Stocks once again added back some of last week’s losses on Tuesday, as Wall Street looks to get much-needed clarity on the policy and economic fronts by week’s end, though it’s still not exactly clear when the winner of the U.S. election will be announced.
Though it’s still far from adding back the more than 1,800 points it lost last week, the Dow Jones Industrial Average soared 552 points, or 2.1% on Tuesday–nabbing the index’s biggest one-day gain since July, though it’s still down about 3.5% this year.
Meanwhile, the S&P 500 added back 1.8% on Tuesday, and the tech-heavy Nasdaq–which led last week’s sell-off–climbed 1.9%; they’re up 4% and 23% for the year.
Leading the S&P’s market gains was IT consulting firm Gartner, which popped 13% after a stellar third-quarter earnings beat that far surpassed analyst expectations.
PayPal, on the other hand, was among the day’s biggest losers, shedding 4% after the firm issued weak revenue guidance for next year.
On the election front, Goldman Sachs said in a Tuesday note to clients that there’s a “good chance” the winner of the election will be clear by Tuesday night, pointing to four key battleground states that could be called by day’s end–contrary to many expectations of a contested election outcome.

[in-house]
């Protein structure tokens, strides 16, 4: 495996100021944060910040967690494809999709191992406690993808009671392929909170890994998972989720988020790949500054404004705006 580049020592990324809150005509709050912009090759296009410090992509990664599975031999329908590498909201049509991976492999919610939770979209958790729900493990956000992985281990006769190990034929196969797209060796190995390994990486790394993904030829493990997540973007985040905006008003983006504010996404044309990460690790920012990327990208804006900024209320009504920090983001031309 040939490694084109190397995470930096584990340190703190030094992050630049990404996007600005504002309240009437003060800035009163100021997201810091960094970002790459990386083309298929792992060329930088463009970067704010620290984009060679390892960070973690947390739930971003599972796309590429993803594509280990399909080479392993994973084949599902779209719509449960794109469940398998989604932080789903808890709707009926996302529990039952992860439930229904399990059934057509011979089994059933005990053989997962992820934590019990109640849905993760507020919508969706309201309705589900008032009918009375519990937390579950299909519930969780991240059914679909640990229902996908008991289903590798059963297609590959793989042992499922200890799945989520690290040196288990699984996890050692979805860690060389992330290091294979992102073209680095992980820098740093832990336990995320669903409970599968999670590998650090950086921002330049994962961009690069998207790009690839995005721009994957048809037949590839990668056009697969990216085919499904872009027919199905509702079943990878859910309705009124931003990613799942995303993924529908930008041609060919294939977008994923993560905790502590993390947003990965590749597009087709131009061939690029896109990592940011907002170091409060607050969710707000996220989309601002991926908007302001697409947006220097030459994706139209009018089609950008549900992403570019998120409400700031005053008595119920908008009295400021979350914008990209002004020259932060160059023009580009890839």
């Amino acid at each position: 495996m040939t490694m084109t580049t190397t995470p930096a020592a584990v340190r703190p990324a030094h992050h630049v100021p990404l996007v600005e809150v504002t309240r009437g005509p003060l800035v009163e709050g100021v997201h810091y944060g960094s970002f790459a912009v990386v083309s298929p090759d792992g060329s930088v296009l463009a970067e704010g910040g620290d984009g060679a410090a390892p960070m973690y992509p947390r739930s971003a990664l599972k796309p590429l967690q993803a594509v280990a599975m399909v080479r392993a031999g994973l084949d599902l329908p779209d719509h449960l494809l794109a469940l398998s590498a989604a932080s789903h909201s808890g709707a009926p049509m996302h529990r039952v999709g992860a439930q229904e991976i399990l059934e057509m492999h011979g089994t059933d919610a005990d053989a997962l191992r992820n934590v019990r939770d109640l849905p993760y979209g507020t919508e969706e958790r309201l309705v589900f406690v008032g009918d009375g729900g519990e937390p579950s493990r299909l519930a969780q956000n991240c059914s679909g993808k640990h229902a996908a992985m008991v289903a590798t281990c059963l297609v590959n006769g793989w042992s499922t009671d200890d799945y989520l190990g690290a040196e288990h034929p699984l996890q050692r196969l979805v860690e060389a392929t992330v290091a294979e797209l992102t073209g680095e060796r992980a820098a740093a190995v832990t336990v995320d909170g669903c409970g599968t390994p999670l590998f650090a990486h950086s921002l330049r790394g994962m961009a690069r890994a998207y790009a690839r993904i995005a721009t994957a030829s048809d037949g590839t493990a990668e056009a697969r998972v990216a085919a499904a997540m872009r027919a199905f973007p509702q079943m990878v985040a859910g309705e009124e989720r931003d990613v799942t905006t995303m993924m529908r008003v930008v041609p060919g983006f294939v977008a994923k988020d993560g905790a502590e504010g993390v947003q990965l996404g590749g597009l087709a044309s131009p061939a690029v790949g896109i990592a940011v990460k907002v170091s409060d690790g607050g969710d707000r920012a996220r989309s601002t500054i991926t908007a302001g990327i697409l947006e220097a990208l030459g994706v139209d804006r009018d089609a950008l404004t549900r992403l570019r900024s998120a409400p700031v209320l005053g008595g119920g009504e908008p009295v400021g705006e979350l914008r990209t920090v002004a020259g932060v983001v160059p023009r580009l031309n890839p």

Global markets also soared on Tuesday: The United Kingdom’s FTSE 100 closed the day up 2.3%, France’s CAC 40 climbed 2.4%, and Japan’s Nikkei 225 ticked up 1.4%.
“Stocks are roaring higher as investors look toward the end of this week, when clarity should be achieved on a number of critical macro topics,” says market commentator Adam Crisafulli, the founder and president of Vital Knowledge Media, adding that Tuesday’s uptick in prices “seems to be a ‘clarity rally’ as investors look forward to finally having the election uncertainty overhang removed.”
Wall Street’s been bracing for major volatility in the case of a contested election or delayed result, but this week has marked a changing tide for what’s otherwise been a few terrible weeks for stocks leading up to the election. Volatility has been at a four-month high in recent days, as the threat of surging coronavirus cases compounds market uncertainty and detracts from a slew of better-than-expected earnings results. Three weeks into third-quarter earnings season, 70% of S&P 500 companies have beaten Wall Street earnings expectations–the highest rate since at least 1998, Goldman Sachs noted in a weekend note, adding that investors are–uncharacteristically–not rewarding earnings beats this quarter.
The Shanghai Stock Exchange said Tuesday that it will suspend Ant Group’s much-awaited initial public offering because of “changes in the regulatory environment” that may require Ant to update some of its registration documents, Bloomberg first reported early Tuesday—an unexpected decision from regulators that could jeopardize a potentially record-breaking public market debut.